Amor: I’ve known Ed Sheeran personally on and off since 2006. He was always rolling around to parties with his guitar, always singing open mic nights and everything in between. He’s one of the most hard-working guys I know, alongside us :). We’re on the same label as him and we both signed our deals at similar times, so it’s natural we were going to work together. He’s a good friend of ours and we went on tour with him around America—we wrote a lot with him on the road. He invited us down to his studio in L.A. once and we wrote “Bloodstream” together in the room. I think Ellie Goulding and the Game were floating around the studio too! Ed put “Bloodstream” out first on his record—we were credited as writers on that song and Rick Rubin produced it. The original version from the session is the one we released though on our second album, We The Generation.

DK: The title track of your new album is “Toast To Our Differences.” Can you talk about your new album, and how this song title celebrates the diversity of cultures, styles and sounds?

Amor: We wrote Toast To Our Differences at the time of Brexit and Trump’s election—mainstream politics and media seemed to be delving further into confusion and divisiveness. We were feeling quite hurt by it all, and wrote this song with our amazing beautiful friend Shungudzo (Shun). After we wrote that song, we felt inspired to write an album along the lines of this theme…we loved the sentiment.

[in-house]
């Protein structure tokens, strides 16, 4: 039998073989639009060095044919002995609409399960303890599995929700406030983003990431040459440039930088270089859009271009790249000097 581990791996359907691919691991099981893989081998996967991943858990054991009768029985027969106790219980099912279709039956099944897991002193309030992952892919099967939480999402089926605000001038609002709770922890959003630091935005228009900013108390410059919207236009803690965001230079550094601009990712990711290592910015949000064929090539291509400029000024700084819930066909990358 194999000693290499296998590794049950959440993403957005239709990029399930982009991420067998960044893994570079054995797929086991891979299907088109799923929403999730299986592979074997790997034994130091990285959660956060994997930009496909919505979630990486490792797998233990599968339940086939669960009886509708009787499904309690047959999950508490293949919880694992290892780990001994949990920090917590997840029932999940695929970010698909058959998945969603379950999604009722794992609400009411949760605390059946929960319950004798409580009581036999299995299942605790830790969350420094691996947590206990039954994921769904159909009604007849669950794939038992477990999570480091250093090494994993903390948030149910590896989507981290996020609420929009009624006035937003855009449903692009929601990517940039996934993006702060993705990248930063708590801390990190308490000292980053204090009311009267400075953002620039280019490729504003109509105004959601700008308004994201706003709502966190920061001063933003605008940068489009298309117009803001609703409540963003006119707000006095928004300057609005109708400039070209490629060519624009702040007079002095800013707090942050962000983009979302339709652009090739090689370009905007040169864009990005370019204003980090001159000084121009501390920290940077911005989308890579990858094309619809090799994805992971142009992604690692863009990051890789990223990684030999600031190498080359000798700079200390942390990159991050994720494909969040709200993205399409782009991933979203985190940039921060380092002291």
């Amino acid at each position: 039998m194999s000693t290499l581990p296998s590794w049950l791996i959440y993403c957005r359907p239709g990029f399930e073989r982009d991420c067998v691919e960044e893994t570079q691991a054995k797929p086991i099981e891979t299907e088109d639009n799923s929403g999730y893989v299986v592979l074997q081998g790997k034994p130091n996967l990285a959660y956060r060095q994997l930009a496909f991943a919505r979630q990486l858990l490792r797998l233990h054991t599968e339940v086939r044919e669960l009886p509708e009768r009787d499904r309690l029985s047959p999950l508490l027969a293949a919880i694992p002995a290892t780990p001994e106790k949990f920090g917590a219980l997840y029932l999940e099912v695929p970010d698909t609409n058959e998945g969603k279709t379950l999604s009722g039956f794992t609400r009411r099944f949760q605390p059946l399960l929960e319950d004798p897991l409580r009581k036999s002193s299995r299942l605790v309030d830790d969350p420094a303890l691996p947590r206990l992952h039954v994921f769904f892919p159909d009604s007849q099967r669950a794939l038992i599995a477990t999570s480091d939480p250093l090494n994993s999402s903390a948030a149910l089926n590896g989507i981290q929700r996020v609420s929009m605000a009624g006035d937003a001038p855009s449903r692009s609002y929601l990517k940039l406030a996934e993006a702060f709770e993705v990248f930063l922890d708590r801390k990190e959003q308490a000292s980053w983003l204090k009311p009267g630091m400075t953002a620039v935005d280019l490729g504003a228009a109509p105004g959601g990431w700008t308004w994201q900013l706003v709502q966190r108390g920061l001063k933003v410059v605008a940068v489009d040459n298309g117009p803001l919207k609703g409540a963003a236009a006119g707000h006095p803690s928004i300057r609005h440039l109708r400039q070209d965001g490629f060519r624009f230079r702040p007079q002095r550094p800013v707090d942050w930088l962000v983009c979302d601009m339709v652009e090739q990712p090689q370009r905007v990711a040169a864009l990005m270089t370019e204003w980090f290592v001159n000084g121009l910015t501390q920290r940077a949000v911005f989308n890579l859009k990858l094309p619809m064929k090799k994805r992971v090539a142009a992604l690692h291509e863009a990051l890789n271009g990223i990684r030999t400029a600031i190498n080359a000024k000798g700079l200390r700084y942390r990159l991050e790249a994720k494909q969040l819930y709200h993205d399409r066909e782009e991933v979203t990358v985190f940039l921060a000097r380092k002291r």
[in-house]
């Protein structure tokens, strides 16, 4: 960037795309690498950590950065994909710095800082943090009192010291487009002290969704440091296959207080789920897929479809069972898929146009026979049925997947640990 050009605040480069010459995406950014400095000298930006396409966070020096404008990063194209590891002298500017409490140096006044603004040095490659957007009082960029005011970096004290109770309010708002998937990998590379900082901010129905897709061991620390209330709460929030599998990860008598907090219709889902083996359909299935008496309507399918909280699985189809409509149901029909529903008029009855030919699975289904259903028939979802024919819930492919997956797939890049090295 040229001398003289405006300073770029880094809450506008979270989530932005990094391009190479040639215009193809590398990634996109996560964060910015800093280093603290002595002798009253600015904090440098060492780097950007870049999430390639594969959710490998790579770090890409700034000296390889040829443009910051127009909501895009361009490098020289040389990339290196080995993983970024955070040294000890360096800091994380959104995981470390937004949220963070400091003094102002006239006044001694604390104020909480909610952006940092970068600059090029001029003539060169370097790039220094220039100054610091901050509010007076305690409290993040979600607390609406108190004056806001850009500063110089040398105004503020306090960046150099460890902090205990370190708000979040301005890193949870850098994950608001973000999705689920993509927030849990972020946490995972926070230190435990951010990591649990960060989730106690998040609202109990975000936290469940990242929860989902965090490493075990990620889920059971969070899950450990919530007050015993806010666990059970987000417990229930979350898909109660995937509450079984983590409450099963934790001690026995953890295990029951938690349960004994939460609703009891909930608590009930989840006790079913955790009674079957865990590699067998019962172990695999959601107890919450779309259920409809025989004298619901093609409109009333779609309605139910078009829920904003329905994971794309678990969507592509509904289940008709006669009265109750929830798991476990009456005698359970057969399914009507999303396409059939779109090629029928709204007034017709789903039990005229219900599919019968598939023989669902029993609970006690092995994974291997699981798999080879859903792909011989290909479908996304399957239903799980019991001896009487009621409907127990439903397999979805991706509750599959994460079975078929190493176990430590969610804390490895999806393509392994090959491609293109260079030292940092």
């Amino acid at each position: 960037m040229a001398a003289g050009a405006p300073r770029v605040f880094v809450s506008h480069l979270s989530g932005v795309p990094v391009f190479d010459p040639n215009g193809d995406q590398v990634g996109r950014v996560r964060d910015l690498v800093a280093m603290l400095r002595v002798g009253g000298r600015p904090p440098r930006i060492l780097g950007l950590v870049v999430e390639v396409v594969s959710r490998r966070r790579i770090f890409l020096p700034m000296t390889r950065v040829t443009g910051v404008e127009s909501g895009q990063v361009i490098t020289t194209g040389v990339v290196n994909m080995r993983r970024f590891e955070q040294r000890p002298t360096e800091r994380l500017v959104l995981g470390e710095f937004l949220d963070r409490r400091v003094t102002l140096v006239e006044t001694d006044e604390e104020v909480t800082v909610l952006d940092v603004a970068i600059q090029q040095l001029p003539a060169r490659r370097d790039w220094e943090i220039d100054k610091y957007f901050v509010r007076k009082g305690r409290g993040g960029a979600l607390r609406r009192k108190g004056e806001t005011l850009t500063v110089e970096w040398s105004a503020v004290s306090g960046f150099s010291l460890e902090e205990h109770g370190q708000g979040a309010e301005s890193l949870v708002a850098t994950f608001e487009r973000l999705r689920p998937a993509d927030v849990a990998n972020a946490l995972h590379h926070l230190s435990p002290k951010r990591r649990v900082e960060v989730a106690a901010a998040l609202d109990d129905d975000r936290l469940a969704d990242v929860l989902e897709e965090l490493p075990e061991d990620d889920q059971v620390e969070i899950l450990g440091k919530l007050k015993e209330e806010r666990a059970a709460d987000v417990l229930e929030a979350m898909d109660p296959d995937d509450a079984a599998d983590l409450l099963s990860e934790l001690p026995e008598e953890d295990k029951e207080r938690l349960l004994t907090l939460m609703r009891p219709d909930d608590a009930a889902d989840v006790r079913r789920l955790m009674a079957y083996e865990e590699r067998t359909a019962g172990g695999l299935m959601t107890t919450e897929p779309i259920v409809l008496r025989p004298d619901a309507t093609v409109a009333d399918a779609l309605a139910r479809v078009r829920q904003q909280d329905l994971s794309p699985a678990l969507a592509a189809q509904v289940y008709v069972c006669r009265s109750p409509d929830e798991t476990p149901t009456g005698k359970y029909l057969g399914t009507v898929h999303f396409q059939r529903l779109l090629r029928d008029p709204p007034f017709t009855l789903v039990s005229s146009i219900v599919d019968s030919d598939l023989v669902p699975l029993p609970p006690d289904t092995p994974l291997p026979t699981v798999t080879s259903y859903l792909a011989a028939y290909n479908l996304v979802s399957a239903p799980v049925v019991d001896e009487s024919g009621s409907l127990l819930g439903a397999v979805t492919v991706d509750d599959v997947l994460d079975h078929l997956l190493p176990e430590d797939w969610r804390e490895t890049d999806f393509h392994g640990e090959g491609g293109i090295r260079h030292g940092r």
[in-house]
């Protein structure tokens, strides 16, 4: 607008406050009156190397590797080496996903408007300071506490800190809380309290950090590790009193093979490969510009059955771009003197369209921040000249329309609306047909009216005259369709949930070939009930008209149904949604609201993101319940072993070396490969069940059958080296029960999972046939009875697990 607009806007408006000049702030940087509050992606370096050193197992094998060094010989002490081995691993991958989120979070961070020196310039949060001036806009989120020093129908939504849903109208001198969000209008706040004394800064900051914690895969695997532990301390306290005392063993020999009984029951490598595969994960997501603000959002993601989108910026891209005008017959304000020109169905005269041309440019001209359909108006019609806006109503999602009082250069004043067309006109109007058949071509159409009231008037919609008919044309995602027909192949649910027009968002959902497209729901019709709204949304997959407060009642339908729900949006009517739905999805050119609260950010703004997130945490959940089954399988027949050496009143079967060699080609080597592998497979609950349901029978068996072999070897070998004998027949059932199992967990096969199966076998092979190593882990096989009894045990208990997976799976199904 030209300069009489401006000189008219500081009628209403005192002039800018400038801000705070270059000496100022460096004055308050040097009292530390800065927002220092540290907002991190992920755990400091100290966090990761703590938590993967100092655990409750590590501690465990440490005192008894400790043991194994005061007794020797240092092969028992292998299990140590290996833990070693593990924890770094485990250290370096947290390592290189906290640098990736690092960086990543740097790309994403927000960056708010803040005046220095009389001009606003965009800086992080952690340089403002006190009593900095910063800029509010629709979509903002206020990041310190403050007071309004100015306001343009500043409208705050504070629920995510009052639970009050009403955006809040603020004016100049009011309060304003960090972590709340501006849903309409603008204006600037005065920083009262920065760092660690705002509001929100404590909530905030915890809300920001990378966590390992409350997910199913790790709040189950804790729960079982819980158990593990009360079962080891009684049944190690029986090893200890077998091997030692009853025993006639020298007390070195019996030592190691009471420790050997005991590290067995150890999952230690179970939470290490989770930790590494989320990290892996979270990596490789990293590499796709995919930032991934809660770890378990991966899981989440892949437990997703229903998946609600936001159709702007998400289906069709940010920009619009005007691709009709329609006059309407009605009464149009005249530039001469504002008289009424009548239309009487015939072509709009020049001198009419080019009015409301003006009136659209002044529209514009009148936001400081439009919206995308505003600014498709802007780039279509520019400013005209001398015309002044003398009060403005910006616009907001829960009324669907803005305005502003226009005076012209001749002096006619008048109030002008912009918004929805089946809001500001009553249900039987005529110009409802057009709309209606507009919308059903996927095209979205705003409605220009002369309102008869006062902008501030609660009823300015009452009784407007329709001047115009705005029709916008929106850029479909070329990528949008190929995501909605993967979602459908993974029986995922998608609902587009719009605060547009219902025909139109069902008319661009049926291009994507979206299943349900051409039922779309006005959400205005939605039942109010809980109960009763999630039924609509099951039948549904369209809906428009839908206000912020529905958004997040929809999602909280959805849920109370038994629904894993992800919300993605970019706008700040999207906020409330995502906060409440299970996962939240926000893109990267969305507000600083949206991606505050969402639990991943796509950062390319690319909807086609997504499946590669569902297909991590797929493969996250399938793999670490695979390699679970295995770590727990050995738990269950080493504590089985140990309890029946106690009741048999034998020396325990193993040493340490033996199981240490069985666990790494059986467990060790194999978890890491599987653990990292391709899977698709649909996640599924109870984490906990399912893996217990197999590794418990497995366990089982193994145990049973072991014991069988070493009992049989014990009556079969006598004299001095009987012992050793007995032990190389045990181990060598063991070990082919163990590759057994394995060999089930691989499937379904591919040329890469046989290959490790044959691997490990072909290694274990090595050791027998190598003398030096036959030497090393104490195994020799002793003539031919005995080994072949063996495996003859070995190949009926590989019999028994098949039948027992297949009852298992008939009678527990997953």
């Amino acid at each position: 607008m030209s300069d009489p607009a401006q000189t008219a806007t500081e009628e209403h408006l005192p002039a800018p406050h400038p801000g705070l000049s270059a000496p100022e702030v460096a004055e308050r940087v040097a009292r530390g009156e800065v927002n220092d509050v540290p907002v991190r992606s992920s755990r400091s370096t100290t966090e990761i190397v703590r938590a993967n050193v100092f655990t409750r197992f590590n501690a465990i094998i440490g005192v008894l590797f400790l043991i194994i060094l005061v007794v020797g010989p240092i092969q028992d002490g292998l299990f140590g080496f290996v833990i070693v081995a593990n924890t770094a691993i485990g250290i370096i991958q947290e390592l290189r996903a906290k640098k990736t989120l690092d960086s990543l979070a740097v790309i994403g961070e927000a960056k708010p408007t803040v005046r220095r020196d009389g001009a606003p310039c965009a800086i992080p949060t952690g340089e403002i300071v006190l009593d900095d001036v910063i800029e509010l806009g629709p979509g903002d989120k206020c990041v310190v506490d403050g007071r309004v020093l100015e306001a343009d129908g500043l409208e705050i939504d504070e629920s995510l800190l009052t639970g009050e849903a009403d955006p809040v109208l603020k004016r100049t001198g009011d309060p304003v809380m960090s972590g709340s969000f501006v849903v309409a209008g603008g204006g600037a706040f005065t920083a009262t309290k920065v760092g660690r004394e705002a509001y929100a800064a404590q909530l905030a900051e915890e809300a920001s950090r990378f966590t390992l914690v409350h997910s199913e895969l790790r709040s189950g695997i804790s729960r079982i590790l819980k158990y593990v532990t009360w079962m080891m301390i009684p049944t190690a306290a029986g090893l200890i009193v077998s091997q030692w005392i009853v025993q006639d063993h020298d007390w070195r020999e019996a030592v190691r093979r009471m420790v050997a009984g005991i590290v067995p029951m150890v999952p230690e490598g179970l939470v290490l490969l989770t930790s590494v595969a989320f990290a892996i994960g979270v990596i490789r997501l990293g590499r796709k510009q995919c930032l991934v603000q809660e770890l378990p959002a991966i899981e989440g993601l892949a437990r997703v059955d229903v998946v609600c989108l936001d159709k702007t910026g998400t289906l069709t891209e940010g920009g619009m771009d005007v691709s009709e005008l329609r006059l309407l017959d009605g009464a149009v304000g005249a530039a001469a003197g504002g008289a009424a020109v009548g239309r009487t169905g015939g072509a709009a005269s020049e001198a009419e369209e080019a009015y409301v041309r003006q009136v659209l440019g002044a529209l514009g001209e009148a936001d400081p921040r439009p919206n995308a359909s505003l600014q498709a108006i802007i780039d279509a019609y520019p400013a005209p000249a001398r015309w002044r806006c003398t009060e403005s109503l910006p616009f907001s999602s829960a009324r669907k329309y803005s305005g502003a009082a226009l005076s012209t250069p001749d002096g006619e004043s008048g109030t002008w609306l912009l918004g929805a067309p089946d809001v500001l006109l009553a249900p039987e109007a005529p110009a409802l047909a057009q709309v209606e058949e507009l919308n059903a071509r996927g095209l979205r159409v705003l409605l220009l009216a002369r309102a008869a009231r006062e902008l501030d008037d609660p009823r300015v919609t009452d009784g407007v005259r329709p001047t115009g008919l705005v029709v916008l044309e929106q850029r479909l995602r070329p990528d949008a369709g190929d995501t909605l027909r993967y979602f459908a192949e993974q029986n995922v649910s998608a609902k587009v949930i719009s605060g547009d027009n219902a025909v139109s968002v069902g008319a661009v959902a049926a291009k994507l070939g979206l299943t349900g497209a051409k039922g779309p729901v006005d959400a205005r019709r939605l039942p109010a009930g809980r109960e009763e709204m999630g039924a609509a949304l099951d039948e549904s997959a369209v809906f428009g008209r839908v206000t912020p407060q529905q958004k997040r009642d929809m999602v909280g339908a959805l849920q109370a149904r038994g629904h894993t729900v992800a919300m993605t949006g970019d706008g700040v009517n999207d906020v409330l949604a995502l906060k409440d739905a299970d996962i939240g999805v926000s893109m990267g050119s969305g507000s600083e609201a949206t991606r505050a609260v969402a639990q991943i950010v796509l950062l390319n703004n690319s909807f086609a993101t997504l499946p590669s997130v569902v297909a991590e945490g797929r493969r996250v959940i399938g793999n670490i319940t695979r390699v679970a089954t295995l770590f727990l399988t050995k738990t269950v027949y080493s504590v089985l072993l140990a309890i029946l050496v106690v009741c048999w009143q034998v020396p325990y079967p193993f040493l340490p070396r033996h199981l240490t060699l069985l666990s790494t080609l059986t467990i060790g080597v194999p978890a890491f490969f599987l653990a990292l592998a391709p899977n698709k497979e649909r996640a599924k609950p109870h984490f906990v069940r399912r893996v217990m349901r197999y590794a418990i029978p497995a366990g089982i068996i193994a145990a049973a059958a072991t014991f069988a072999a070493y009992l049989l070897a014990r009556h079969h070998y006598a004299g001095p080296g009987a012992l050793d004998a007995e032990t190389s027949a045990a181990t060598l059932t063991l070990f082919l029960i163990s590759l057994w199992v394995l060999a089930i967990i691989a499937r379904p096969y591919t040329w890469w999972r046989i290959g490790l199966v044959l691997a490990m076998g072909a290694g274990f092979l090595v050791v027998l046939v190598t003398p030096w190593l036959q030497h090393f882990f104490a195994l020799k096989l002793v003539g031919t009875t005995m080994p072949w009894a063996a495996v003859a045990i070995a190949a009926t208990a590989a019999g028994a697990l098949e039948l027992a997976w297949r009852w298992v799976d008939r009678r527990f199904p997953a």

Here’s the video of Rudimental’s hit “Sun Comes Up,”
feat. James Arthur.

DK: How would you describe your songwriting process? Do the four of you usually write most of the song first, and then finish it with the artist? Or do you like to sit with the artist and create the song together?

Amor: We usually jam in the room together. Piers and I are more techy so we bring the beats together too. We work with singers and allow them to have freedom whilst keeping with our theme.

DK: I really like your song “These Days” featuring Jess Glynne, Macklemore and Dan  Caplen. Can you talk about how this song came together?